According to a study published in the journal Science males and females had equal influence in contemporary hunter-gatherer tribes. This suggests that sexual equality was the rule for humans over most of our evolution.
Scientists have wondered for a long time why hunter-gatherer populations comprised large numbers of individuals who were not related since hunter-gatherers were proved to have a strong preference to cohabitate with their kin. The lead author of the study, anthropologist Mark Dyble of University College London together with his colleagues has stayed with hunter-gatherer populations in Philippines (Agta people) and Congo (Mbendjele BaYaka people) in 2013 and 2014. Dyble remarked:
“There is still this wider perception that hunter-gatherers are more macho or male-dominated. We’d argue it was only with the emergence of agriculture, when people could start to accumulate resources, that inequality emerged.”
The researchers collected genealogical data about kinship relations, residence patterns and between-camp mobility. They interviewed hundreds of people for the study. This helped the investigators understand how the individuals in each community they had been to were related to each other.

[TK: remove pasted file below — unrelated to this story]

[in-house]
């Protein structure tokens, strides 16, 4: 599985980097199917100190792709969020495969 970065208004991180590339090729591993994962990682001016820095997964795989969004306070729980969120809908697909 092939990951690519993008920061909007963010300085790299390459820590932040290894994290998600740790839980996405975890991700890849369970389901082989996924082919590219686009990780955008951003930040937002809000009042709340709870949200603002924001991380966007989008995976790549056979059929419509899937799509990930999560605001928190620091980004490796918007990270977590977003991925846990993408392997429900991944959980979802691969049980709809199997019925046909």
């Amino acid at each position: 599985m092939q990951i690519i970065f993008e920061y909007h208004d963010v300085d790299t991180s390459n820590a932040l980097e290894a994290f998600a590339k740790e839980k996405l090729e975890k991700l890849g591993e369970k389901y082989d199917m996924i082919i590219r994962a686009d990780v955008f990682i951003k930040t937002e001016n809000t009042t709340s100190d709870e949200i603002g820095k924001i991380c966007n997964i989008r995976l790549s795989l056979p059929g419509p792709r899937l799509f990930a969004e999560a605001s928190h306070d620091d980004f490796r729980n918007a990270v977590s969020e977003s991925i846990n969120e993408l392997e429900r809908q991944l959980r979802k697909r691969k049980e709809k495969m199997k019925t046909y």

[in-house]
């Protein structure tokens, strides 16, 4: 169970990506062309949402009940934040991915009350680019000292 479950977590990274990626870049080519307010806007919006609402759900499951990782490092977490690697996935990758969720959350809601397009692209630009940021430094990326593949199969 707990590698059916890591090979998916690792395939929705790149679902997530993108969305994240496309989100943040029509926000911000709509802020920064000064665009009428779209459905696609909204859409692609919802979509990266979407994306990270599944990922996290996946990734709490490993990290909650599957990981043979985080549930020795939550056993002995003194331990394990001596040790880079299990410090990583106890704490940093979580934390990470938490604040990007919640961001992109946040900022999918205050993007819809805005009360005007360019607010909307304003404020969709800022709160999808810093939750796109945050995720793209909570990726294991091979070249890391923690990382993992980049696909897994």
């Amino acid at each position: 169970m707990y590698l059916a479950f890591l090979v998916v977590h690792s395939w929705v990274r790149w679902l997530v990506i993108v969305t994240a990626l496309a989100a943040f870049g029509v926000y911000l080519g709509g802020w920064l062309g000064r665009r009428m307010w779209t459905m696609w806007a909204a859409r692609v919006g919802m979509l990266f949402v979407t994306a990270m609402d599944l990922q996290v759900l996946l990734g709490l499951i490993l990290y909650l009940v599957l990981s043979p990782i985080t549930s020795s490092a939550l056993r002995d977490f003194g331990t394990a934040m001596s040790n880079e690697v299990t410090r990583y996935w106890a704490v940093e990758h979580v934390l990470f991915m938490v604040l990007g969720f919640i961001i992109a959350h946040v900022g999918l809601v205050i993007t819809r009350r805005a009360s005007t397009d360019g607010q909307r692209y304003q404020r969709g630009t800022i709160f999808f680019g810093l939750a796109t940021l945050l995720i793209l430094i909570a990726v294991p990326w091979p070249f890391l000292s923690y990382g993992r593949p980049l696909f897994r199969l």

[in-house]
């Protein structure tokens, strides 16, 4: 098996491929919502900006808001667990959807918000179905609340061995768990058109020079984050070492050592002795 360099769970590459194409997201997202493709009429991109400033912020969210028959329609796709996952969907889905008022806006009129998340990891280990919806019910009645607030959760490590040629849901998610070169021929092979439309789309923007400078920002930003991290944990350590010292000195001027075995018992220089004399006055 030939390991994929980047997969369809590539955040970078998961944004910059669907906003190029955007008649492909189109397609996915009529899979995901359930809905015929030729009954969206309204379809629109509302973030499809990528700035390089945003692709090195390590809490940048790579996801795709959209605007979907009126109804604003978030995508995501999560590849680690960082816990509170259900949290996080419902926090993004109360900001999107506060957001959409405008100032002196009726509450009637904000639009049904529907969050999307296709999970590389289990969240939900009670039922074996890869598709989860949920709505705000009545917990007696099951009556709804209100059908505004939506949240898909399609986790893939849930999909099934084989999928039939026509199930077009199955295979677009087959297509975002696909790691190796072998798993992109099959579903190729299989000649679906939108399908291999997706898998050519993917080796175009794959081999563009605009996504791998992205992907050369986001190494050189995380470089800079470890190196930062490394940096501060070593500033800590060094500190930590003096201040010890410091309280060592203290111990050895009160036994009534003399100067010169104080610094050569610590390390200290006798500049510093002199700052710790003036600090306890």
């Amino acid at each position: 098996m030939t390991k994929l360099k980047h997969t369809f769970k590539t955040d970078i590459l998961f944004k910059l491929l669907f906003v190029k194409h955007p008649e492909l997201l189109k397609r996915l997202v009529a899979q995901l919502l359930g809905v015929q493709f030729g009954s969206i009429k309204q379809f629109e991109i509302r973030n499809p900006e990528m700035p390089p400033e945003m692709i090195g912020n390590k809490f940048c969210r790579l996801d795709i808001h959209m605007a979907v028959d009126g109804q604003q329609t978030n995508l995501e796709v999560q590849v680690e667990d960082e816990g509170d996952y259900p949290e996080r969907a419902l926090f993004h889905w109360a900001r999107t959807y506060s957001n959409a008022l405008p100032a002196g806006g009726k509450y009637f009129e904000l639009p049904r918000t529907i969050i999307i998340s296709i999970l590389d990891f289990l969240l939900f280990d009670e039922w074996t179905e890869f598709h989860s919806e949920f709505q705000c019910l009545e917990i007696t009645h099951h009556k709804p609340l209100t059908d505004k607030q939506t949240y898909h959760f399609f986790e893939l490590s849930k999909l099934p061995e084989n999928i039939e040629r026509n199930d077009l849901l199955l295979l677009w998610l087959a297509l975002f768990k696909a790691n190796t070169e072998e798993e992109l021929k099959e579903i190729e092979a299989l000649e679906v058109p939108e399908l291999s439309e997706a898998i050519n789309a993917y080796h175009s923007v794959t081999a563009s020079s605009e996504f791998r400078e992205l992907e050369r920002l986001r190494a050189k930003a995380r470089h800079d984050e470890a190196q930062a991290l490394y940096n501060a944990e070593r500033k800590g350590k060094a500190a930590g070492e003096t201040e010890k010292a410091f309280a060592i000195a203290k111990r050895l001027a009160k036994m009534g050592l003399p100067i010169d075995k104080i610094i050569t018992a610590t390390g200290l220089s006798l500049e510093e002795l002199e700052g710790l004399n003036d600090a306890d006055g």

The researchers also developed a hunter-gatherers’ behavior in two versions: one in which only one sex had influence and the other in which both the wife and the husband in a in a hunter-gatherer couple
had equal influence when deciding upon where their household should be. The data gathered from the Mbendjele BaYaka and Agta people matched the investigator’s model and explained why in spite of the fact that they live in small communities hunter-gatherers lived with a large number of people with whom they were not related.
The findings proved that in the case when only one sex had influence this led to horticultural or pastoral communities which were dominated by men. This led to an increased number of related individuals. On the other hand when men and women had equal influence the number of related individuals was much lower.
Although sexual equality seems to have reduced the relatedness of people it contributed to increasing the number of camps in which an individual had at least one kin living. This enabled the groups to cooperate and exchange information without needing complex drivers such as war and wealth.
The research contributes with important information to the nowadays understanding of the evolution of humans’ behavior in society.
Image Source: Mr. Meiners Sixth Grade Social Studies